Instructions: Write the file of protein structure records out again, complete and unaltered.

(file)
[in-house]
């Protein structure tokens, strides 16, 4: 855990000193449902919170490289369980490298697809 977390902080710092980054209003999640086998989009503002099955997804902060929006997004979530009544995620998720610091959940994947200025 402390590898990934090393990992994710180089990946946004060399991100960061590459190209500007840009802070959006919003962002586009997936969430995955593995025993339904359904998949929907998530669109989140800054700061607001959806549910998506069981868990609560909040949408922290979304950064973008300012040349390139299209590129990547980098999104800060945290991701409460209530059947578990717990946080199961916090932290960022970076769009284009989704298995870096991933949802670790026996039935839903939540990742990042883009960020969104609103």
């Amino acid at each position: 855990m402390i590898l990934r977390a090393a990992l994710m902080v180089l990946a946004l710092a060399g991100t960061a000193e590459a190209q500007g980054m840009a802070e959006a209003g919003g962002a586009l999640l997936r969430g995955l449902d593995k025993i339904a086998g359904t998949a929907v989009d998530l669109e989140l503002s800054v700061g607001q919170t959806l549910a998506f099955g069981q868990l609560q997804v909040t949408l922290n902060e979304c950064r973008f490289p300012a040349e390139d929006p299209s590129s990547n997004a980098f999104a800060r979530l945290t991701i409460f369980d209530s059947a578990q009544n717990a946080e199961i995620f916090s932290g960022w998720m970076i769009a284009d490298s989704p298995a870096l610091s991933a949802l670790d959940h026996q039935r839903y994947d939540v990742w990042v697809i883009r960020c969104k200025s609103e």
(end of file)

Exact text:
[in-house]
């Protein structure tokens, strides 16, 4: 855990000193449902919170490289369980490298697809 977390902080710092980054209003999640086998989009503002099955997804902060929006997004979530009544995620998720610091959940994947200025 402390590898990934090393990992994710180089990946946004060399991100960061590459190209500007840009802070959006919003962002586009997936969430995955593995025993339904359904998949929907998530669109989140800054700061607001959806549910998506069981868990609560909040949408922290979304950064973008300012040349390139299209590129990547980098999104800060945290991701409460209530059947578990717990946080199961916090932290960022970076769009284009989704298995870096991933949802670790026996039935839903939540990742990042883009960020969104609103």
């Amino acid at each position: 855990m402390i590898l990934r977390a090393a990992l994710m902080v180089l990946a946004l710092a060399g991100t960061a000193e590459a190209q500007g980054m840009a802070e959006a209003g919003g962002a586009l999640l997936r969430g995955l449902d593995k025993i339904a086998g359904t998949a929907v989009d998530l669109e989140l503002s800054v700061g607001q919170t959806l549910a998506f099955g069981q868990l609560q997804v909040t949408l922290n902060e979304c950064r973008f490289p300012a040349e390139d929006p299209s590129s990547n997004a980098f999104a800060r979530l945290t991701i409460f369980d209530s059947a578990q009544n717990a946080e199961i995620f916090s932290g960022w998720m970076i769009a284009d490298s989704p298995a870096l610091s991933a949802l670790d959940h026996q039935r839903y994947d939540v990742w990042v697809i883009r960020c969104k200025s609103e």